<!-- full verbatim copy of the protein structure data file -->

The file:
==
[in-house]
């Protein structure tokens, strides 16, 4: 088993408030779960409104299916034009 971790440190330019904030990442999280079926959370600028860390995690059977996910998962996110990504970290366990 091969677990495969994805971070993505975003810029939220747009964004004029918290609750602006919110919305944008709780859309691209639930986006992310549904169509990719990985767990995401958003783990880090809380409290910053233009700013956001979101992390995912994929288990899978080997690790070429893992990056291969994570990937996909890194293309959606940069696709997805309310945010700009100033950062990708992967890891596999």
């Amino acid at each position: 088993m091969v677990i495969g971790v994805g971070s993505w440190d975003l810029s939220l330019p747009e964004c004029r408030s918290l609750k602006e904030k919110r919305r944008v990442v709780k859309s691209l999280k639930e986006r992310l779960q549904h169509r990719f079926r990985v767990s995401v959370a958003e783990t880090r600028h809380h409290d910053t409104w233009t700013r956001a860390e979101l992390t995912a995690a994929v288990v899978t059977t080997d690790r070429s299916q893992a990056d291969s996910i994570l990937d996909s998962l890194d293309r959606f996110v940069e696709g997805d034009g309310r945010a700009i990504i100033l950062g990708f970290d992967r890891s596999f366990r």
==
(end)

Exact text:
[in-house]
């Protein structure tokens, strides 16, 4: 088993408030779960409104299916034009 971790440190330019904030990442999280079926959370600028860390995690059977996910998962996110990504970290366990 091969677990495969994805971070993505975003810029939220747009964004004029918290609750602006919110919305944008709780859309691209639930986006992310549904169509990719990985767990995401958003783990880090809380409290910053233009700013956001979101992390995912994929288990899978080997690790070429893992990056291969994570990937996909890194293309959606940069696709997805309310945010700009100033950062990708992967890891596999």
């Amino acid at each position: 088993m091969v677990i495969g971790v994805g971070s993505w440190d975003l810029s939220l330019p747009e964004c004029r408030s918290l609750k602006e904030k919110r919305r944008v990442v709780k859309s691209l999280k639930e986006r992310l779960q549904h169509r990719f079926r990985v767990s995401v959370a958003e783990t880090r600028h809380h409290d910053t409104w233009t700013r956001a860390e979101l992390t995912a995690a994929v288990v899978t059977t080997d690790r070429s299916q893992a990056d291969s996910i994570l990937d996909s998962l890194d293309r959606f996110v940069e696709g997805d034009g309310r945010a700009i990504i100033l950062g990708f970290d992967r890891s596999f366990r």